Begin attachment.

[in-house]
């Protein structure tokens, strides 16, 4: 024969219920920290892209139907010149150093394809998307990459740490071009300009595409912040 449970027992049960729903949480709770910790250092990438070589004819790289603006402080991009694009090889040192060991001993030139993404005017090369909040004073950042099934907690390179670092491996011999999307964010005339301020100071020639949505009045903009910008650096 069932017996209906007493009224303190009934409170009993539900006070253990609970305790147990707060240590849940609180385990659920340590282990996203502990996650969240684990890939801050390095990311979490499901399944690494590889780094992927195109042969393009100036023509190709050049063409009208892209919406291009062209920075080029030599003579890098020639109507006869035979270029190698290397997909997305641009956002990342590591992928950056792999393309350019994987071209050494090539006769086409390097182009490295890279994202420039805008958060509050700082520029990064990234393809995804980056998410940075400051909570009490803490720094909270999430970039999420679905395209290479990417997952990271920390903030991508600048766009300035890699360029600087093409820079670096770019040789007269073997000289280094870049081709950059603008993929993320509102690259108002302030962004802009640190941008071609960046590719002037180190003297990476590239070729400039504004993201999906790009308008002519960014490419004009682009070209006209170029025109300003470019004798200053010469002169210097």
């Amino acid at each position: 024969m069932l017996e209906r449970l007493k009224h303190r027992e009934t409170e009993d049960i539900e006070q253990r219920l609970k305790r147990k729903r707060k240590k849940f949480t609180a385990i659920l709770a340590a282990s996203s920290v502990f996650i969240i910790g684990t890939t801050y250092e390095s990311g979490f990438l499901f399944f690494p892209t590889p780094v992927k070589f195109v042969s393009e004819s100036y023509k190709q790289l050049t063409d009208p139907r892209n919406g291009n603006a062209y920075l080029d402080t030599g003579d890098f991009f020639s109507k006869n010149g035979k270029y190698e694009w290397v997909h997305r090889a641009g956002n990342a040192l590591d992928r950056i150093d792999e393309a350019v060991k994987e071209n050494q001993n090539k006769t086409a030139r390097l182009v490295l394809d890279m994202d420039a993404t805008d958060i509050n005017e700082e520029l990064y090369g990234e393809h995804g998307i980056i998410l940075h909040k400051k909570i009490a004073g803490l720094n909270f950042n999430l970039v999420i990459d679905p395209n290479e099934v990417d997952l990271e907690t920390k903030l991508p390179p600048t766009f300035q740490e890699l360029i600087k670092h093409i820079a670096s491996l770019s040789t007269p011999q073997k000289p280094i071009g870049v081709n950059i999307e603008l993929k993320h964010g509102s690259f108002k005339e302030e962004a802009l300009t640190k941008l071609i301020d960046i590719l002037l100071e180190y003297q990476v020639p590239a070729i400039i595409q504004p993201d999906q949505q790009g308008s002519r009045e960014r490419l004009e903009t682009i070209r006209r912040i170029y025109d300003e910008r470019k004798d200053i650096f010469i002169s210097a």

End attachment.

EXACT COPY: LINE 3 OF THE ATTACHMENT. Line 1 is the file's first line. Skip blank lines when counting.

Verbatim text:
């Amino acid at each position: 024969m069932l017996e209906r449970l007493k009224h303190r027992e009934t409170e009993d049960i539900e006070q253990r219920l609970k305790r147990k729903r707060k240590k849940f949480t609180a385990i659920l709770a340590a282990s996203s920290v502990f996650i969240i910790g684990t890939t801050y250092e390095s990311g979490f990438l499901f399944f690494p892209t590889p780094v992927k070589f195109v042969s393009e004819s100036y023509k190709q790289l050049t063409d009208p139907r892209n919406g291009n603006a062209y920075l080029d402080t030599g003579d890098f991009f020639s109507k006869n010149g035979k270029y190698e694009w290397v997909h997305r090889a641009g956002n990342a040192l590591d992928r950056i150093d792999e393309a350019v060991k994987e071209n050494q001993n090539k006769t086409a030139r390097l182009v490295l394809d890279m994202d420039a993404t805008d958060i509050n005017e700082e520029l990064y090369g990234e393809h995804g998307i980056i998410l940075h909040k400051k909570i009490a004073g803490l720094n909270f950042n999430l970039v999420i990459d679905p395209n290479e099934v990417d997952l990271e907690t920390k903030l991508p390179p600048t766009f300035q740490e890699l360029i600087k670092h093409i820079a670096s491996l770019s040789t007269p011999q073997k000289p280094i071009g870049v081709n950059i999307e603008l993929k993320h964010g509102s690259f108002k005339e302030e962004a802009l300009t640190k941008l071609i301020d960046i590719l002037l100071e180190y003297q990476v020639p590239a070729i400039i595409q504004p993201d999906q949505q790009g308008s002519r009045e960014r490419l004009e903009t682009i070209r006209r912040i170029y025109d300003e910008r470019k004798d200053i650096f010469i002169s210097a």